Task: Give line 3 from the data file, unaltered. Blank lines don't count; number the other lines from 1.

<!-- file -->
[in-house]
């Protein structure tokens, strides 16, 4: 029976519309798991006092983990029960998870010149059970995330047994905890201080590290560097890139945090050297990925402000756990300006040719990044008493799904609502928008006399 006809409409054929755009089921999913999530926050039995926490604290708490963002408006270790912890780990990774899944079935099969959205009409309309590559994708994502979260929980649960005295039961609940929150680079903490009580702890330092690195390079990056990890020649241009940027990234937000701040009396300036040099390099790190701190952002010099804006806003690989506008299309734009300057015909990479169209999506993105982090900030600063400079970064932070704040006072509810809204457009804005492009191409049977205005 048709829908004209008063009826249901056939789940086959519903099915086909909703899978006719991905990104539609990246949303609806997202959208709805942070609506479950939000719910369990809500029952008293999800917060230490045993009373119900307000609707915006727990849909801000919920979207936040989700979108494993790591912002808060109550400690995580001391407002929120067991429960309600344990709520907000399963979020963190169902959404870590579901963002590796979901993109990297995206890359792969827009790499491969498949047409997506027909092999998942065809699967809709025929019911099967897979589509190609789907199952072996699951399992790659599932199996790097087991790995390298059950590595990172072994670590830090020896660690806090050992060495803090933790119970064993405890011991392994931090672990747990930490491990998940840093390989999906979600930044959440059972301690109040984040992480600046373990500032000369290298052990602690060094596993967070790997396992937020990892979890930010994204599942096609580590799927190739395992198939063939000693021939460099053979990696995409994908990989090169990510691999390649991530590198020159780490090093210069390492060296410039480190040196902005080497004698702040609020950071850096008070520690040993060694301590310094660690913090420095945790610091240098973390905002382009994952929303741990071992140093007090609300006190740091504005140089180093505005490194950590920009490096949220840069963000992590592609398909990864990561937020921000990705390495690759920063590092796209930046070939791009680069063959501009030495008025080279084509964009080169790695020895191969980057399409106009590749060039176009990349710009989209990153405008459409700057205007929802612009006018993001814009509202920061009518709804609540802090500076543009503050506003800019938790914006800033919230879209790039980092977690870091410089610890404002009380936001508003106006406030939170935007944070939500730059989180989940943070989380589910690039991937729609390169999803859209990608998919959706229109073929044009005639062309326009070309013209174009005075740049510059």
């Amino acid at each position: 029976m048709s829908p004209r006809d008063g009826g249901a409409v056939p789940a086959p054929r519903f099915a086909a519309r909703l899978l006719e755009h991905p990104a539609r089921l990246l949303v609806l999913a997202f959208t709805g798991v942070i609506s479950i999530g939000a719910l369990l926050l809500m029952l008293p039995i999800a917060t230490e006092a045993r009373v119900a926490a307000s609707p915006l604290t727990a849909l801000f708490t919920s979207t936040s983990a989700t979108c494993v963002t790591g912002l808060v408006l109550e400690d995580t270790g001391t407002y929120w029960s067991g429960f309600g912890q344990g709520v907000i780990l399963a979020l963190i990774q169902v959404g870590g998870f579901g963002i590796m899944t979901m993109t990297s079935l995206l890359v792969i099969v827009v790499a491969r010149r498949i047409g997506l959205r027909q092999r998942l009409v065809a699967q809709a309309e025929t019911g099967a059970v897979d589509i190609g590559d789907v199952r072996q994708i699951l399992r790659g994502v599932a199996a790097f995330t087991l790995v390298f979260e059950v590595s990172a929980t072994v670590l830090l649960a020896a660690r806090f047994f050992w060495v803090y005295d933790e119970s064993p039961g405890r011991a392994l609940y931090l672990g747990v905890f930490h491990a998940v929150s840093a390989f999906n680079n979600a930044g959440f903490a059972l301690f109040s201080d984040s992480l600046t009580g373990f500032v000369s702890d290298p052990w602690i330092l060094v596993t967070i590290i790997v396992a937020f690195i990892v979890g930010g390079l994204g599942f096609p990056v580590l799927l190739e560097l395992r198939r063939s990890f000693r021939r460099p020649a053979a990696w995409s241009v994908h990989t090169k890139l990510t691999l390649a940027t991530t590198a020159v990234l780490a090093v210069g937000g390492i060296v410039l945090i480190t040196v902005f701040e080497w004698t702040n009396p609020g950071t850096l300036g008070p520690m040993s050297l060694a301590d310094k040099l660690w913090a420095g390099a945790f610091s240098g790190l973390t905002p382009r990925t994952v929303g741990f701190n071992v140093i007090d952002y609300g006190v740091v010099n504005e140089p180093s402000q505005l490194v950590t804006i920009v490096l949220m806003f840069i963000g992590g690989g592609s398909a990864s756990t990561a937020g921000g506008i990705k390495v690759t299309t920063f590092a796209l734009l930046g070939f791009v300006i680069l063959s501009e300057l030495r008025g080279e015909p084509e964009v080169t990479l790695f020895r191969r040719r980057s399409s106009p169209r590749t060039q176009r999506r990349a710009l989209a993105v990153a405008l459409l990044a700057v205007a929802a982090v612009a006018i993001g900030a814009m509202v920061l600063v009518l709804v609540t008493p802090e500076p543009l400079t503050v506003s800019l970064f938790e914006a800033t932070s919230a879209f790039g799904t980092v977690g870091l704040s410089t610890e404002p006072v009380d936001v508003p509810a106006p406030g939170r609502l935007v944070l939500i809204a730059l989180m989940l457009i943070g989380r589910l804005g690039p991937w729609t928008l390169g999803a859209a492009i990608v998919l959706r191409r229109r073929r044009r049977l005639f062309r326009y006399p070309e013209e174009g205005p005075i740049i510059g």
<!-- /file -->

């Amino acid at each position: 029976m048709s829908p004209r006809d008063g009826g249901a409409v056939p789940a086959p054929r519903f099915a086909a519309r909703l899978l006719e755009h991905p990104a539609r089921l990246l949303v609806l999913a997202f959208t709805g798991v942070i609506s479950i999530g939000a719910l369990l926050l809500m029952l008293p039995i999800a917060t230490e006092a045993r009373v119900a926490a307000s609707p915006l604290t727990a849909l801000f708490t919920s979207t936040s983990a989700t979108c494993v963002t790591g912002l808060v408006l109550e400690d995580t270790g001391t407002y929120w029960s067991g429960f309600g912890q344990g709520v907000i780990l399963a979020l963190i990774q169902v959404g870590g998870f579901g963002i590796m899944t979901m993109t990297s079935l995206l890359v792969i099969v827009v790499a491969r010149r498949i047409g997506l959205r027909q092999r998942l009409v065809a699967q809709a309309e025929t019911g099967a059970v897979d589509i190609g590559d789907v199952r072996q994708i699951l399992r790659g994502v599932a199996a790097f995330t087991l790995v390298f979260e059950v590595s990172a929980t072994v670590l830090l649960a020896a660690r806090f047994f050992w060495v803090y005295d933790e119970s064993p039961g405890r011991a392994l609940y931090l672990g747990v905890f930490h491990a998940v929150s840093a390989f999906n680079n979600a930044g959440f903490a059972l301690f109040s201080d984040s992480l600046t009580g373990f500032v000369s702890d290298p052990w602690i330092l060094v596993t967070i590290i790997v396992a937020f690195i990892v979890g930010g390079l994204g599942f096609p990056v580590l799927l190739e560097l395992r198939r063939s990890f000693r021939r460099p020649a053979a990696w995409s241009v994908h990989t090169k890139l990510t691999l390649a940027t991530t590198a020159v990234l780490a090093v210069g937000g390492i060296v410039l945090i480190t040196v902005f701040e080497w004698t702040n009396p609020g950071t850096l300036g008070p520690m040993s050297l060694a301590d310094k040099l660690w913090a420095g390099a945790f610091s240098g790190l973390t905002p382009r990925t994952v929303g741990f701190n071992v140093i007090d952002y609300g006190v740091v010099n504005e140089p180093s402000q505005l490194v950590t804006i920009v490096l949220m806003f840069i963000g992590g690989g592609s398909a990864s756990t990561a937020g921000g506008i990705k390495v690759t299309t920063f590092a796209l734009l930046g070939f791009v300006i680069l063959s501009e300057l030495r008025g080279e015909p084509e964009v080169t990479l790695f020895r191969r040719r980057s399409s106009p169209r590749t060039q176009r999506r990349a710009l989209a993105v990153a405008l459409l990044a700057v205007a929802a982090v612009a006018i993001g900030a814009m509202v920061l600063v009518l709804v609540t008493p802090e500076p543009l400079t503050v506003s800019l970064f938790e914006a800033t932070s919230a879209f790039g799904t980092v977690g870091l704040s410089t610890e404002p006072v009380d936001v508003p509810a106006p406030g939170r609502l935007v944070l939500i809204a730059l989180m989940l457009i943070g989380r589910l804005g690039p991937w729609t928008l390169g999803a859209a492009i990608v998919l959706r191409r229109r073929r044009r049977l005639f062309r326009y006399p070309e013209e174009g205005p005075i740049i510059g």